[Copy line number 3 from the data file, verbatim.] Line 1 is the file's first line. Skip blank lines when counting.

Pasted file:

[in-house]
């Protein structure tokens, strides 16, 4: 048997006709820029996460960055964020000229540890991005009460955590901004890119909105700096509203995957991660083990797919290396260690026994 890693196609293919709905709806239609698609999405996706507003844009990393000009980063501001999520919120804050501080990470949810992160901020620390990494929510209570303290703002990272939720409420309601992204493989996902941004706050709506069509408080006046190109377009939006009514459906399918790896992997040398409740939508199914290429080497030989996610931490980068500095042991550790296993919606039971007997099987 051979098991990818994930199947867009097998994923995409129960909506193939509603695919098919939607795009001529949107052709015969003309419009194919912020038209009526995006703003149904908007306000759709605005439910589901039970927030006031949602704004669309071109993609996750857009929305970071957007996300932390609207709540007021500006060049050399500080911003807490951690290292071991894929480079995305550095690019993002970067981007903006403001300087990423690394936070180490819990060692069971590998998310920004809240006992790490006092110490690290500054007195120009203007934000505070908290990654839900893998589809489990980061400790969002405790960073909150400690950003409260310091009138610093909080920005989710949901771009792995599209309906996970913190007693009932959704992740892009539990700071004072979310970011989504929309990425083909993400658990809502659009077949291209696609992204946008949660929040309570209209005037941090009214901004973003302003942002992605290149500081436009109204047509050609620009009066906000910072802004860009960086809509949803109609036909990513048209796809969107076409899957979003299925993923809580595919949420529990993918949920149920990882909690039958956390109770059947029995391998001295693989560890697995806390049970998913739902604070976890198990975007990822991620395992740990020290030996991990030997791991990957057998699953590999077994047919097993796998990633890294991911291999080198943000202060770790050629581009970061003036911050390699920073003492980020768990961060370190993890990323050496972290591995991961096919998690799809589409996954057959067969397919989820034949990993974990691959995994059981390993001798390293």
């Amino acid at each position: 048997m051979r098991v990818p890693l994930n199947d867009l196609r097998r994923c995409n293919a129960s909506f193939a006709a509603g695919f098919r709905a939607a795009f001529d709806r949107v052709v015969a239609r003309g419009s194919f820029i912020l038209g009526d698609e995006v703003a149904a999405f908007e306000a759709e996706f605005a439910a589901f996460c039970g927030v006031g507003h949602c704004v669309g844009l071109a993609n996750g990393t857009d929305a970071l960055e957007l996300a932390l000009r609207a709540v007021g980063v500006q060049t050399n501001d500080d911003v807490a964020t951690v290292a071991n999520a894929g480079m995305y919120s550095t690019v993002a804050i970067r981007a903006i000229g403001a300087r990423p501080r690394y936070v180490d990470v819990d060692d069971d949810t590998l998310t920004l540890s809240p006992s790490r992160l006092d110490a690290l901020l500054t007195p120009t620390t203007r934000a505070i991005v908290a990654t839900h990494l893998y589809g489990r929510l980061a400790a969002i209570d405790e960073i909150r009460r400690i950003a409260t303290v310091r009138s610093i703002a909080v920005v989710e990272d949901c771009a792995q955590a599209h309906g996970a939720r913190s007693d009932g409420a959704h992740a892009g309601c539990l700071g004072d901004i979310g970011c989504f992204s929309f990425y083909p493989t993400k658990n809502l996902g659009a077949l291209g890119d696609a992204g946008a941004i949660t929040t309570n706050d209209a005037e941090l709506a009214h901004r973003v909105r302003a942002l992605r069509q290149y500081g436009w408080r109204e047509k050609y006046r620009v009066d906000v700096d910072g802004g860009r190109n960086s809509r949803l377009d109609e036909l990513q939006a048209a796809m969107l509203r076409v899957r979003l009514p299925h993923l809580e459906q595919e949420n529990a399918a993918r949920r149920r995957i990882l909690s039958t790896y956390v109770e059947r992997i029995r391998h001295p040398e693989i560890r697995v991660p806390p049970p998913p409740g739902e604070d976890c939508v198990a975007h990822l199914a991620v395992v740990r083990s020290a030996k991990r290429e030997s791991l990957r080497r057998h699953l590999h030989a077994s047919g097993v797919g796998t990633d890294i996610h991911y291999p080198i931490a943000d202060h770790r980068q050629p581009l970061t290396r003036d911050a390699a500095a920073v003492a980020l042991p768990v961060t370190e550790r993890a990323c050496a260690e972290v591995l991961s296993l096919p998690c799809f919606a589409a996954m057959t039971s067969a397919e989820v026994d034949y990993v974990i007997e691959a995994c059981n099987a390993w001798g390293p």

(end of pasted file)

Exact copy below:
């Amino acid at each position: 048997m051979r098991v990818p890693l994930n199947d867009l196609r097998r994923c995409n293919a129960s909506f193939a006709a509603g695919f098919r709905a939607a795009f001529d709806r949107v052709v015969a239609r003309g419009s194919f820029i912020l038209g009526d698609e995006v703003a149904a999405f908007e306000a759709e996706f605005a439910a589901f996460c039970g927030v006031g507003h949602c704004v669309g844009l071109a993609n996750g990393t857009d929305a970071l960055e957007l996300a932390l000009r609207a709540v007021g980063v500006q060049t050399n501001d500080d911003v807490a964020t951690v290292a071991n999520a894929g480079m995305y919120s550095t690019v993002a804050i970067r981007a903006i000229g403001a300087r990423p501080r690394y936070v180490d990470v819990d060692d069971d949810t590998l998310t920004l540890s809240p006992s790490r992160l006092d110490a690290l901020l500054t007195p120009t620390t203007r934000a505070i991005v908290a990654t839900h990494l893998y589809g489990r929510l980061a400790a969002i209570d405790e960073i909150r009460r400690i950003a409260t303290v310091r009138s610093i703002a909080v920005v989710e990272d949901c771009a792995q955590a599209h309906g996970a939720r913190s007693d009932g409420a959704h992740a892009g309601c539990l700071g004072d901004i979310g970011c989504f992204s929309f990425y083909p493989t993400k658990n809502l996902g659009a077949l291209g890119d696609a992204g946008a941004i949660t929040t309570n706050d209209a005037e941090l709506a009214h901004r973003v909105r302003a942002l992605r069509q290149y500081g436009w408080r109204e047509k050609y006046r620009v009066d906000v700096d910072g802004g860009r190109n960086s809509r949803l377009d109609e036909l990513q939006a048209a796809m969107l509203r076409v899957r979003l009514p299925h993923l809580e459906q595919e949420n529990a399918a993918r949920r149920r995957i990882l909690s039958t790896y956390v109770e059947r992997i029995r391998h001295p040398e693989i560890r697995v991660p806390p049970p998913p409740g739902e604070d976890c939508v198990a975007h990822l199914a991620v395992v740990r083990s020290a030996k991990r290429e030997s791991l990957r080497r057998h699953l590999h030989a077994s047919g097993v797919g796998t990633d890294i996610h991911y291999p080198i931490a943000d202060h770790r980068q050629p581009l970061t290396r003036d911050a390699a500095a920073v003492a980020l042991p768990v961060t370190e550790r993890a990323c050496a260690e972290v591995l991961s296993l096919p998690c799809f919606a589409a996954m057959t039971s067969a397919e989820v026994d034949y990993v974990i007997e691959a995994c059981n099987a390993w001798g390293p």